DOE Announces 'SunShot' Initiative to Boost Solar Energy

The SunShot program might make more solar farms like the Nellis Solar Power Plant, the second largest photovoltaic power plant in North America.

A new government initiative could lead to massive growth in America’s use of solar power by the next decade.

That’s the aim of the Department of Energy’s “SunShot” program, announced by Energy Secretary Steven Chu on a conference call Friday.

“The SunShot will spur American innovation and help establish U.S. leadership in this growing industry,” Chu said.

Chu said the Department of Energy hopes to bring the cost of notoriously expensive solar power down to a level where it can compete with other forms of energy production. The SunShot program sets a goal of reducing the cost of solar power by roughly 75 percent over the next ten years, with a target cost of $1 per watt of energy produced by photovoltaic cells.

“That would make solar energy cost-competitive with other forms of energy without subsidy of any kind,” Chu said. “And at this level, we think that solar energy systems could be broadly deployed across the country.”

Richard Swanson, President Emeritus of SunPower Corp., spoke highly of the initiative during the conference call. Swanson said administration support of solar energy innovation has inspired his company to add more than 650 new jobs over the next four years.

“The President and Secretary Chu and his team have been fantastic supporters of solar,” Swanson said. “They really understand that solar is now within reach of offering affordable power without incentives anywhere in the country.”

As part of the initiative, Chu announced $27 million in new Department of Energy funding for solar projects. Chu said government money will be spent on research programs designed to drive down costs in every aspect of solar energy production.

“The fact that we’re trying to reduce the cost by roughly 75 percent is something which will require changes to manufacturing, installation, everything, so you can really get the cost down,” he said. “The module itself is now only about half the cost of the entire system, and so these improvements have to be throughout the whole system.”

While both Swanson and Chu acknowledged that they did not know which research projects would lead to achieving the SunShot’s goals, Swanson expressed confidence that the program would help expand America’s use of solar power and other forms of clean energy.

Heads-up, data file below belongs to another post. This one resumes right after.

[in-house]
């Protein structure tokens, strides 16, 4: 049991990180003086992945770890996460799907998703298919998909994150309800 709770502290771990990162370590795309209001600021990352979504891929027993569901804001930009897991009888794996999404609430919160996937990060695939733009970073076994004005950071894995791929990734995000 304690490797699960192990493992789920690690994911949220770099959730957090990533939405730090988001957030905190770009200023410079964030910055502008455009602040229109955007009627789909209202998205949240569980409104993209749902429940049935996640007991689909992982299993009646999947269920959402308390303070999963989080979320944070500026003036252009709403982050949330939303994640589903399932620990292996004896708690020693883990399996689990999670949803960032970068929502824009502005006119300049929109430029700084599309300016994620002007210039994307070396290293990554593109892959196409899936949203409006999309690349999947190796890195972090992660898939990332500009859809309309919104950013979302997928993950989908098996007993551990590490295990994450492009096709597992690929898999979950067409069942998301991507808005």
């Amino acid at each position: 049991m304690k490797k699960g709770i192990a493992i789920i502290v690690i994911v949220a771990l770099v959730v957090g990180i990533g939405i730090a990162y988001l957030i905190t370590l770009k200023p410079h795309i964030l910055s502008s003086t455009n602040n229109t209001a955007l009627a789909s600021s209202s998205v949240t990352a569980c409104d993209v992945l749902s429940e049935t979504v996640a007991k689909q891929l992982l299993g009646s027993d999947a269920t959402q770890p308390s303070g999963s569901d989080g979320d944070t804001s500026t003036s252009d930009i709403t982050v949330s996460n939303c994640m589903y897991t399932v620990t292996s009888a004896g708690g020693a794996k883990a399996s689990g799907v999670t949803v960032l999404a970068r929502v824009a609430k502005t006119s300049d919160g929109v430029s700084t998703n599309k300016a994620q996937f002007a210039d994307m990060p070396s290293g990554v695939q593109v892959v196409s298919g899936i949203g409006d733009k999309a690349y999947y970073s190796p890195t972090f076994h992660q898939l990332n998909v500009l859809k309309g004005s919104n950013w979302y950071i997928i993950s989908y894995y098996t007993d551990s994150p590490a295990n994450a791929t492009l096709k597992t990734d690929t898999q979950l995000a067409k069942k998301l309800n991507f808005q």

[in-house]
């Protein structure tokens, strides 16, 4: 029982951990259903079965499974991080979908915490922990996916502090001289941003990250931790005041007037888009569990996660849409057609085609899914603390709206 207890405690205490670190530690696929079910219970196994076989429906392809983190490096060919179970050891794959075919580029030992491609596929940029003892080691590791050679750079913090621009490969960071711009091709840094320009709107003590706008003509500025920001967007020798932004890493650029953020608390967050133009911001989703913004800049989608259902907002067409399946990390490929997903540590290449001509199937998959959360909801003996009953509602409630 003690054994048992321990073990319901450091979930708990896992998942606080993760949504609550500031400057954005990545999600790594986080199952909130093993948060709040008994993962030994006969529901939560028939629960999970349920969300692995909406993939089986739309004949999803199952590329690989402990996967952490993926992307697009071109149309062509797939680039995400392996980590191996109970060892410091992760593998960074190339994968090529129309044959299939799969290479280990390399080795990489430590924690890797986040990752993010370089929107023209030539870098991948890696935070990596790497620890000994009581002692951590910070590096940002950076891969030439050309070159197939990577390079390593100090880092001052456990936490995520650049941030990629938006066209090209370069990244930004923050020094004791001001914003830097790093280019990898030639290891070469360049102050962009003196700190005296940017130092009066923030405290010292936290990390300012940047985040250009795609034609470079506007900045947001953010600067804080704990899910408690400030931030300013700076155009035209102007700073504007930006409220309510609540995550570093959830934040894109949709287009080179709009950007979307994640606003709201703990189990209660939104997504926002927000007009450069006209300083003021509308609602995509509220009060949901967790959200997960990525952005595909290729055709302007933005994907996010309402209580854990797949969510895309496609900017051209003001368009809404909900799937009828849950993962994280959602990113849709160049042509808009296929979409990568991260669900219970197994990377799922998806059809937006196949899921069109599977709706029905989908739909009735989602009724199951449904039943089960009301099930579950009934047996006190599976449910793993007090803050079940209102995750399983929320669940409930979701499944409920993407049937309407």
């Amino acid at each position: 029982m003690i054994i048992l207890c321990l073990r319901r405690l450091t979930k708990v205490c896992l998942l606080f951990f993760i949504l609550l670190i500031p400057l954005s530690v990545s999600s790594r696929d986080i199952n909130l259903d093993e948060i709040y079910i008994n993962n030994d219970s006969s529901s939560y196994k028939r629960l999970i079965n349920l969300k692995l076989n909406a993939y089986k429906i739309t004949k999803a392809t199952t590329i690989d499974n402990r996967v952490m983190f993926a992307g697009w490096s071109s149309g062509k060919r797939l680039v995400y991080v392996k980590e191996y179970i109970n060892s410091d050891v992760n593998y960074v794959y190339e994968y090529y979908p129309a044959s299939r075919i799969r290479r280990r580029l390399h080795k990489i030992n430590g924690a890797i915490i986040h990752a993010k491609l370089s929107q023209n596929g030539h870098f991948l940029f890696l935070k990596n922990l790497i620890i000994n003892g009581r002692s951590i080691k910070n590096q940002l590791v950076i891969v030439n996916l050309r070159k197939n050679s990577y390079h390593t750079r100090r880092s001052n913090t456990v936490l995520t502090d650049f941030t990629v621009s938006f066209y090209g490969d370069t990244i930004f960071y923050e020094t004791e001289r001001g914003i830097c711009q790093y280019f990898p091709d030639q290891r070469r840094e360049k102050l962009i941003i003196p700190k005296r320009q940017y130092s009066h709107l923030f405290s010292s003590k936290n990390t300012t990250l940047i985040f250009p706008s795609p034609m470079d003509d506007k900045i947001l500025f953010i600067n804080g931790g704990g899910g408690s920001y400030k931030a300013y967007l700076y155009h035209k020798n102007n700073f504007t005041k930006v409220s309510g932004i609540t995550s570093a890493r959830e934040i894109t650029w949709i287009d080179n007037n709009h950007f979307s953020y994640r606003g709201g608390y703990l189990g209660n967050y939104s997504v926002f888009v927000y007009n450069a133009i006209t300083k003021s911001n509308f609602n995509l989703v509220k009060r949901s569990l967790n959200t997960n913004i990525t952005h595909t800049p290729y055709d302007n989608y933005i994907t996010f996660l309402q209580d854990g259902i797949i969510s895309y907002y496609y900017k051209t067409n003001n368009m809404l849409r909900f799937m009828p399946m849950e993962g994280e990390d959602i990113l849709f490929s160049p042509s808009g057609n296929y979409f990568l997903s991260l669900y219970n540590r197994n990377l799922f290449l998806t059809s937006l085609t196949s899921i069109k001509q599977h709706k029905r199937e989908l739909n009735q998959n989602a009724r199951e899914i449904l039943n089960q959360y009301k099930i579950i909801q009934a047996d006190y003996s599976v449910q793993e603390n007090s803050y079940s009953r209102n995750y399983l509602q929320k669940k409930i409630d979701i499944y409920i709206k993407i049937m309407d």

“I believe that with universities, national laboratories, government and industry all working together, we’ll create a clean energy industry that is a vital part of our national security and well-being," he said.

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  • Gill Bates

    Small, not enough – but better than nothing.

    Solar is the future.

  • Jack

    Uh-huh, right, so, you are talking PV cells–hmm, how is that going to be good for baseload power when the sun is not shining? (rain, night, clounds, you name it)

    Concentrated Solar Thermal (CST) would at least have a chance at being useful for baseload power but you needs LOTS of sun and there is very few locations in the USA where CST could be implemented.

    If you are talking PV you are talking a complete waste of time, EVEN IF IT IS FREE (i.e. no cost to PV cells) because you simply cannot make baseload power with it. And it is not dependable enough for peak usage supplementation.

    Look, didn’t Spain just blow its entire GDP on this and now is bankrupt because of it? (Yep, look it up)

    This is complete waste of time.

    Sure, there are exceptions for NICHE applications but for “general baseload power” —it will NEVER WORK – first of all you would have to be able to store it, second of all you would have to have a dependable frequency of sunlight and due to clouds and nighttime and other “inconveniences” PV will never ever be useful (even it was free).

    Don’t tell me about PV “blankets” floating in space beaming power down via microwaves.

  • Jack

    And this article mentions “Nellis Solar Power Plant”, all 14MW of it as being the second largest PV array in USA. And uses 140 acres to do it

    14MW is good for what? NOTHING MUCH (at full power just under 10,000 average size homes…but only when the sun shines!) And absolutely useless when the sun isn’t you have to have a conventional power plant to constantly back it up.

    A decent Natural Gas or Coal power plant produces 500MW. Heck a single simple cycle peaker unit can generate 50MW on its own!

    Look if you want “low pollution” baseload power you want nuclear. Nuclear is worthless for power peaks (aka. “on demand” power generation) as it cannot easily be ramped up and down (you need NG, Coal, etc to do that) but it is great for baseload regardless of sunshine and the world is full of uranium (new mines to go online in Greenland soon).

    Sure PV plants can be built in a few years, but provides a tiny amount of power. 14MW and that’s the second largest. And if no sun, no power. Believing in PV is believing in the tooth fairy.

  • LeeATPVPower

    $1 per watt would be incredible. I really like that the US is increasing their funding for solar so that individuals can become energy-independant. I’m interested in hearing the plan to bring down the cost of the other PV system components (inverters, batteries, etc).